Service fraternity hopes for high turnout at today’s blood drive

Simpson’s service fraternity, Alpha Phi Omega, is sponsoring a blood drive today and Friday. The blood collected will go to the Blood Center of Iowa. The drive will run from 8 a.m. to 2 p.m. each day in Great Hall.

It is the group’s first blood drive of the semester. Allison Hay, public relations specialist for the Blood Center, said the center has always had a good response from Simpson.

“Students at Simpson College have been very supportive of the blood drives for several years,” Hay said.

Simpson’s positive response to previous blood drives has caused the blood center to increase the number of drives they hold here each year from three in 2004 to six this year.

Hay said college campuses are popular places for blood drives because of the number of potential donors.

“College campuses are great locations to get new people involved in the volunteer blood donation program,” Hay said. “As the population in Iowa ages, it is important for the Blood Center to recruit new donors to carry on the blood donation tradition.”

Sophomore Courtney Lezanic, a member of APO and head of the blood drive, said that campus response has already been impressive.

“We have over 100 people signed up already,” Lezanic said. “To reach our goal, we need a lot more, but we’re doing well.”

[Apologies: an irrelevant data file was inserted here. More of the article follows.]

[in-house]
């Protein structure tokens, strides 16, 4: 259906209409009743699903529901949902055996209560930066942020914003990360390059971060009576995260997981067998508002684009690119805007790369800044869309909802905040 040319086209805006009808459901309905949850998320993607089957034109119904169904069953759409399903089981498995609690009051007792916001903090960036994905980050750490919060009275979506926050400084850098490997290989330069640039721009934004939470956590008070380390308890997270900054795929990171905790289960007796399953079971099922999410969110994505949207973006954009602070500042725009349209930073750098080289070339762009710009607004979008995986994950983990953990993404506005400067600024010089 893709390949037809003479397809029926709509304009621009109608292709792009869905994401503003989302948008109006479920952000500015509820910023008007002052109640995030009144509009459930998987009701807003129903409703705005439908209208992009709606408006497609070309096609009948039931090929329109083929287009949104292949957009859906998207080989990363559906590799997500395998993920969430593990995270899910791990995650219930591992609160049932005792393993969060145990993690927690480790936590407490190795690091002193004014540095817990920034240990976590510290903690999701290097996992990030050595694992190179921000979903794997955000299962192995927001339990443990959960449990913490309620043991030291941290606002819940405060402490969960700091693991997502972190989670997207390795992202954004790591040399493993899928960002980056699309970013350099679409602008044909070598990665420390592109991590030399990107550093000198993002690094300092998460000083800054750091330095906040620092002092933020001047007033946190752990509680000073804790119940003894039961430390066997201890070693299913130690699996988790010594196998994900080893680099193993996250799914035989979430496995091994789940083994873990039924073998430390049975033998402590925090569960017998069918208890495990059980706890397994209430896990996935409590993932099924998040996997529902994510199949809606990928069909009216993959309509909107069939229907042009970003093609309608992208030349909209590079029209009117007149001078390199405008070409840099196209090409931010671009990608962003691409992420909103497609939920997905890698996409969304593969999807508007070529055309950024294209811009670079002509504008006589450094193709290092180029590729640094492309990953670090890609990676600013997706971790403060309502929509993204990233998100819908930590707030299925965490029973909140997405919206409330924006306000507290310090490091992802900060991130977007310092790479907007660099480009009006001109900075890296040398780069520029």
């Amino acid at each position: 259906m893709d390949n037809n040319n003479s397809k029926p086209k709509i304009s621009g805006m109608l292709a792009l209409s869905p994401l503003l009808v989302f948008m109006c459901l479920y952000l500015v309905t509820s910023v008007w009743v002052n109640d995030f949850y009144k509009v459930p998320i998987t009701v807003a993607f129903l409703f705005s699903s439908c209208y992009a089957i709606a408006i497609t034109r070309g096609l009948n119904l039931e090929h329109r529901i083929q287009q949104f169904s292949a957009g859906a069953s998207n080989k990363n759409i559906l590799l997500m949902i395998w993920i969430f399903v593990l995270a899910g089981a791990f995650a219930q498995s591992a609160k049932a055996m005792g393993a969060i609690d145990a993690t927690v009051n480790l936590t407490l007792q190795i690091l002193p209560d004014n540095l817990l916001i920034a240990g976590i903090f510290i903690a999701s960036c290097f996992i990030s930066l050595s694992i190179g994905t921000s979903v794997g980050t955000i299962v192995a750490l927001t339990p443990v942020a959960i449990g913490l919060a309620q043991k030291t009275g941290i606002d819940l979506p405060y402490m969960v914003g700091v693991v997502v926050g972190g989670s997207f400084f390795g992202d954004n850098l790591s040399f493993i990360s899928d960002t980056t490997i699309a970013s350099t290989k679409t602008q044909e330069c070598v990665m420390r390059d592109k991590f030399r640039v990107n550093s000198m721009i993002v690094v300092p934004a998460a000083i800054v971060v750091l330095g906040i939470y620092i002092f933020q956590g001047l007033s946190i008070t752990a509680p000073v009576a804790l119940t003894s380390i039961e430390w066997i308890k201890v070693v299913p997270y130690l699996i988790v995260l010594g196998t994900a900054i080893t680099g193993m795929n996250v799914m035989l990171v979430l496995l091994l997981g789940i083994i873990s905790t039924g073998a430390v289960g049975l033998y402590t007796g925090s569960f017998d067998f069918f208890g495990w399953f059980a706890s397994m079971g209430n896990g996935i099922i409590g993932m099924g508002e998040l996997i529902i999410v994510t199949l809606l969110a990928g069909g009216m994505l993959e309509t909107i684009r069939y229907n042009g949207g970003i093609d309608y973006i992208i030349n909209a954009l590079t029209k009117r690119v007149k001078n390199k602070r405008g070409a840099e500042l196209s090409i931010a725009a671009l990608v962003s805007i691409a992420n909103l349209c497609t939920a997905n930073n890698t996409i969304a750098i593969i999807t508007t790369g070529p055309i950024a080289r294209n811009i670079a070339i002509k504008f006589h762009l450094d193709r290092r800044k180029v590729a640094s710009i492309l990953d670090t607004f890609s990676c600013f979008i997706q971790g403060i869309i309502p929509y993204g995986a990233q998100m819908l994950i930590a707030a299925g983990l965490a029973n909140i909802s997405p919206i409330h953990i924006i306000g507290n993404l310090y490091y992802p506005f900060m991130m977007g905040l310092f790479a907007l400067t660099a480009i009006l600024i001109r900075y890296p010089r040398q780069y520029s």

APO and the Blood Center set Simpson’s goal at 61 units for Thursday and 75 for Friday.

Currently, the blood center has a three-to-four day supply for all blood types. However, Hay said it can take up to three days to process a single unit of blood. Donations are needed constantly to maintain an adequate supply. Hay also said the Blood Center needs to be prepared for local and national emergencies.

The Blood Center currently serves 49 hospitals in central Iowa.

Sophomore Greg Sibbel said he tries to donate every time the blood center comes to campus.

“I am already signed up,” Sibbel said. “I understand how important it is to donate blood. People in our local hospitals need it every day.”

Lezanic said the blood drive is important to APO because it benefits so many people.

“Service is important to us,” Lezanic said. “This helps not just our group but the campus and community.”

She also pointed out the convenience for students and staff.

“People might not go out and give blood on their own, but since it’s here, that makes it easy,” Lezanic said.

Hay said that all blood types are needed.

“Donations from volunteer blood donors are needed at all times,” Hay said. “Approximately 39,000 Americans need blood or blood products each day.”

To be eligible, donors must be 16 years old, weigh at least 120 pounds and be in general good health.

Students who have spent a semester overseas or traveled abroad may not be eligible to donate. Hay said they can come and talk to a nurse or check the Blood Center Web site for stipulations.

Lezanic hopes everyone will consider donating.

“It’s a pretty easy way to help people,” Lezanic said. “It doesn’t take that much time out of your day, and you could be saving several lives.”